A study by researchers at Michigan State University brought some good news about vegetables and money to those of us managing diabetes. Those researchers found that canned vegetables are as nutritious, sometimes even more nutritious, than fresh (and more expensive) options.
Vegetables play a very important role in diabetes management. Of course, vegetables are nutritious, and your Mom was correct when she said “vegetables are good for you.” But, there’s another role that vegetables play –specifically nonstarchy vegetables- in a healthy diabetes eating plan, and that’s filling you up. (Yes, a healthy diet doesn’t have to leave you hungry)
The diabetes advantage to filling up on nonstarchy vegetables is in their low carbohydrate content. Canned vegetables like tomatoes, zucchini, peppers, green beans, asparagus, carrots, beets and many others will offer a portion size of 1 ½ cups to equal one “carb choice” (15 grams carbohydrate). Compare that to an equal amount of carbs in starchy vegetables like potatoes (3 ounces), corn ( ½ cup), beans ( ½ cup) or peas ( ½ cup). When our focus is managing blood glucose levels with nutritious food, nonstarchy vegetables fit the bill perfectly. And, they work pretty well for filling us up too.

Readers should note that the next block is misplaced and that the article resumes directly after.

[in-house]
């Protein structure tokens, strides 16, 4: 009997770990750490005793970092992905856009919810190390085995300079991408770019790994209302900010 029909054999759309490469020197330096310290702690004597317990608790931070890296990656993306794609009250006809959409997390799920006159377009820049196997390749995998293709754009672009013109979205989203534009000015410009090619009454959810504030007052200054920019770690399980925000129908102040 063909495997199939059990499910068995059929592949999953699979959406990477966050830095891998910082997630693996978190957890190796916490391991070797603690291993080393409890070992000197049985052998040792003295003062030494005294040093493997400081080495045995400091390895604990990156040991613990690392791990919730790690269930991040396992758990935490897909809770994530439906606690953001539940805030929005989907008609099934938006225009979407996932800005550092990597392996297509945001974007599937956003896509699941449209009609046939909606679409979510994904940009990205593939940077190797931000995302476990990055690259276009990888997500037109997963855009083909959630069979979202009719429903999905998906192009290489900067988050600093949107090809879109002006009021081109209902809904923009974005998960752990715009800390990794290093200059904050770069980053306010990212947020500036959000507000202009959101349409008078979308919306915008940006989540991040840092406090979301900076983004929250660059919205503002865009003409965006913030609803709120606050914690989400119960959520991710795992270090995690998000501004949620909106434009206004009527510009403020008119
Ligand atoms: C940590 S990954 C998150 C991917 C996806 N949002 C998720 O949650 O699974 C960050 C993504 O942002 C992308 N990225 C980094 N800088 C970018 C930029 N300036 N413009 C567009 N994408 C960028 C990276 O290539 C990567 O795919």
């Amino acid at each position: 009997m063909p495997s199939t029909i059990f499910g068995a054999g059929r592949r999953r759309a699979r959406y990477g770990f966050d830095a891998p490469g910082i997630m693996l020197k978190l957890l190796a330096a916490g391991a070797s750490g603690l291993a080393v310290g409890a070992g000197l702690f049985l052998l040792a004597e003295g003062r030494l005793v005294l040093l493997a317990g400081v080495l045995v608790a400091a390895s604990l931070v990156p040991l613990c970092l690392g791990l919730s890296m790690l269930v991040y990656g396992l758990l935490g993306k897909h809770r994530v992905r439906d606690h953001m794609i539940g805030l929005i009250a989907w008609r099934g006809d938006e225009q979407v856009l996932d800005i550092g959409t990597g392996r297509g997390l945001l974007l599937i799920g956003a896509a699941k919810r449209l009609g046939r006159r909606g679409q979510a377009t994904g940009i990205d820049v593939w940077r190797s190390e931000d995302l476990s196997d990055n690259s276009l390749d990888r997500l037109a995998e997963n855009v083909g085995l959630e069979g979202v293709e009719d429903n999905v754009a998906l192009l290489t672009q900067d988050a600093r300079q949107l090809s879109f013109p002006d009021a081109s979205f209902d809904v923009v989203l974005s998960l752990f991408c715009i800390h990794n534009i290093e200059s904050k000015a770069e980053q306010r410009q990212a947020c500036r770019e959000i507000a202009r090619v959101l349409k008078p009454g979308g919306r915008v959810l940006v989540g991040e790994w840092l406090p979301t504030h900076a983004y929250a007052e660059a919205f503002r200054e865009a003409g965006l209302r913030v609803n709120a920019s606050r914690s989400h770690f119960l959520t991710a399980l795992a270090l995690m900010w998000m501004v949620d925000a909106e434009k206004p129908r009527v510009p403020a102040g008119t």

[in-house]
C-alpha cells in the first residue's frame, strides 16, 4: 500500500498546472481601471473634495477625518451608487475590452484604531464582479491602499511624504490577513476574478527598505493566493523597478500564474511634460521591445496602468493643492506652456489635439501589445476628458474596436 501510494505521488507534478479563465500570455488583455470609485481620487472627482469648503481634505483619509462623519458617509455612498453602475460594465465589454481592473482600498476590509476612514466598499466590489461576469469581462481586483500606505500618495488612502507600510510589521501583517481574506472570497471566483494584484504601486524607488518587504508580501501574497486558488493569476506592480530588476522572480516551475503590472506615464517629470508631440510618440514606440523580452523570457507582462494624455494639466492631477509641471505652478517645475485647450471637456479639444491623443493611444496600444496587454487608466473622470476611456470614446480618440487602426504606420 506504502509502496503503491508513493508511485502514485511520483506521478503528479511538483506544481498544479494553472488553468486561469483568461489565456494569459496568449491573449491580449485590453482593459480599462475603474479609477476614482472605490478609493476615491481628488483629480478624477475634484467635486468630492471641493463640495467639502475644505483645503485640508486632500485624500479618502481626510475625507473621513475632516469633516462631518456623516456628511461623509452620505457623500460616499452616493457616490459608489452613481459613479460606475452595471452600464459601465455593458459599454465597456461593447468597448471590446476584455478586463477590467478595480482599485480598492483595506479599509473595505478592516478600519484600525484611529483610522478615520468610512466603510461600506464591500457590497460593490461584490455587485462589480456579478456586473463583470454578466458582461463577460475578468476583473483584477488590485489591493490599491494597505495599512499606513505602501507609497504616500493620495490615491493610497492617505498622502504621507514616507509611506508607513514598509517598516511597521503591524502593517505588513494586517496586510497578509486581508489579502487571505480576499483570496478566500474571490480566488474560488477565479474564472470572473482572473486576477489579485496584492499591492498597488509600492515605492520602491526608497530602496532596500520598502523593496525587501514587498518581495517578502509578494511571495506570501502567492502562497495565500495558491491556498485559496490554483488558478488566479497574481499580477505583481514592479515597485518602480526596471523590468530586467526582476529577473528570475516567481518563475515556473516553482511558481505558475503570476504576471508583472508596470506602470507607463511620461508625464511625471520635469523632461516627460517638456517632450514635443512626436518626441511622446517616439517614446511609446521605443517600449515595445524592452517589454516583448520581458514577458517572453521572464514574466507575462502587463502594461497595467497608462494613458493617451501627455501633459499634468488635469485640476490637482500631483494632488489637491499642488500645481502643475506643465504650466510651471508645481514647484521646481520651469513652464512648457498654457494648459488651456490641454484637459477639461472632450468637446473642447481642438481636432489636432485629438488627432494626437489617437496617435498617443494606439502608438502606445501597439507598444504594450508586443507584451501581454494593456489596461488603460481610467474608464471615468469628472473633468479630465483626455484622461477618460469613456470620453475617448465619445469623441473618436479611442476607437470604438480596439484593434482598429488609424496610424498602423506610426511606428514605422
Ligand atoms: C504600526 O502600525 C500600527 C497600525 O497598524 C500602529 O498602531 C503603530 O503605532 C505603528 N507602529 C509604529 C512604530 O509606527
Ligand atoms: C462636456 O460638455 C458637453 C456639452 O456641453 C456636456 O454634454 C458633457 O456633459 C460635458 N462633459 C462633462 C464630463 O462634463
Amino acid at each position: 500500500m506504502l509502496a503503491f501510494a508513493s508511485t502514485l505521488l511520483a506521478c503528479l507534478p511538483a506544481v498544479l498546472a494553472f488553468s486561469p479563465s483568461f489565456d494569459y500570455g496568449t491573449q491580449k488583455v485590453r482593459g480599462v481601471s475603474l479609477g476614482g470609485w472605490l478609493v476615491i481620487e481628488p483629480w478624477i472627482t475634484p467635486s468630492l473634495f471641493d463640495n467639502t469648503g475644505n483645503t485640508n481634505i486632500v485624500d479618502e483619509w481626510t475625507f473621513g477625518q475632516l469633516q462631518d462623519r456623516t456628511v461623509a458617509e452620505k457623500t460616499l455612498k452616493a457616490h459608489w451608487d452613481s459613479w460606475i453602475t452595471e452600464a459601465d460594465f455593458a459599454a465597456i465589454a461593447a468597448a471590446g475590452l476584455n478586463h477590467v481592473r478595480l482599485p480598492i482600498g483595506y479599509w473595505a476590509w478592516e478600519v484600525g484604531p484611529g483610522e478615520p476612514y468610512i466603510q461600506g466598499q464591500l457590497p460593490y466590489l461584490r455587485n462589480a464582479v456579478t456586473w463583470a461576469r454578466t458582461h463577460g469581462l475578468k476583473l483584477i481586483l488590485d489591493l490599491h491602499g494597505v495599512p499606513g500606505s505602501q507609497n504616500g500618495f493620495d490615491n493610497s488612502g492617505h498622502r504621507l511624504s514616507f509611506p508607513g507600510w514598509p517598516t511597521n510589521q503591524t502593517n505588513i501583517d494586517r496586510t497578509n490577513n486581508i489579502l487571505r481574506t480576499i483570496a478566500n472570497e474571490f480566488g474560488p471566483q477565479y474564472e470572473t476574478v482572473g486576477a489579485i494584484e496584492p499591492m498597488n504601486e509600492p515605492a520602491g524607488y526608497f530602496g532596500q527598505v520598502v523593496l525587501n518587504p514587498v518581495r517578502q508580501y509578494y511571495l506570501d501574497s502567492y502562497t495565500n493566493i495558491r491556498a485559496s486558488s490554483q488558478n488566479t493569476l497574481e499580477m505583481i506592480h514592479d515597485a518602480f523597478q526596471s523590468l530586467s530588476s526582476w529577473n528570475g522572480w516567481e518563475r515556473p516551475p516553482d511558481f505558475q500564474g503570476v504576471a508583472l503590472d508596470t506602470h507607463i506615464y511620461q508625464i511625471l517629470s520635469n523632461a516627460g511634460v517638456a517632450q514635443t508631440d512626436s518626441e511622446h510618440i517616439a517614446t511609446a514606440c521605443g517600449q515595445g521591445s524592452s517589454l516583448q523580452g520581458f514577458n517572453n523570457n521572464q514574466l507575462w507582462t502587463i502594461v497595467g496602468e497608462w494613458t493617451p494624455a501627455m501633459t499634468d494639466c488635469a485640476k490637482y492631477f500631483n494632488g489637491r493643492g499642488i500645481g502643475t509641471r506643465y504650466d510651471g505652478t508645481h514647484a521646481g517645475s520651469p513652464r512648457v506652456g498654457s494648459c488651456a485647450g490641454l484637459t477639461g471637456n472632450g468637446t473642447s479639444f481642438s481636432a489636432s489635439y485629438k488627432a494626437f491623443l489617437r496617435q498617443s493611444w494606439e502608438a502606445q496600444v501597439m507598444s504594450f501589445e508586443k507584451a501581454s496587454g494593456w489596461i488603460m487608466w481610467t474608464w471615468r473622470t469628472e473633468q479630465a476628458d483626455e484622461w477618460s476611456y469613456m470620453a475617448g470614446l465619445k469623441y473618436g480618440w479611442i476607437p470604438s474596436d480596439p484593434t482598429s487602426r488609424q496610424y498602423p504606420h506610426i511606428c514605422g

So, where does money come into this picture? Fresh vegetables can be costly. An article at CDiabetes.com titled Eating Healthy Without Breaking the Bank by Amy Campbell, MS, RD, CDE refers to a study from Harvard University which found that “healthy” diets can cost $550.00 more per year than “unhealthy” diets. Canned vegetables can go a long way in solving this cost problem, and keeping your appetite satisfied on healthy nonstarchy vegetables instead of excess carbohydrates. Just look for vegetables without added salt or fat, and keep them handy for every meal.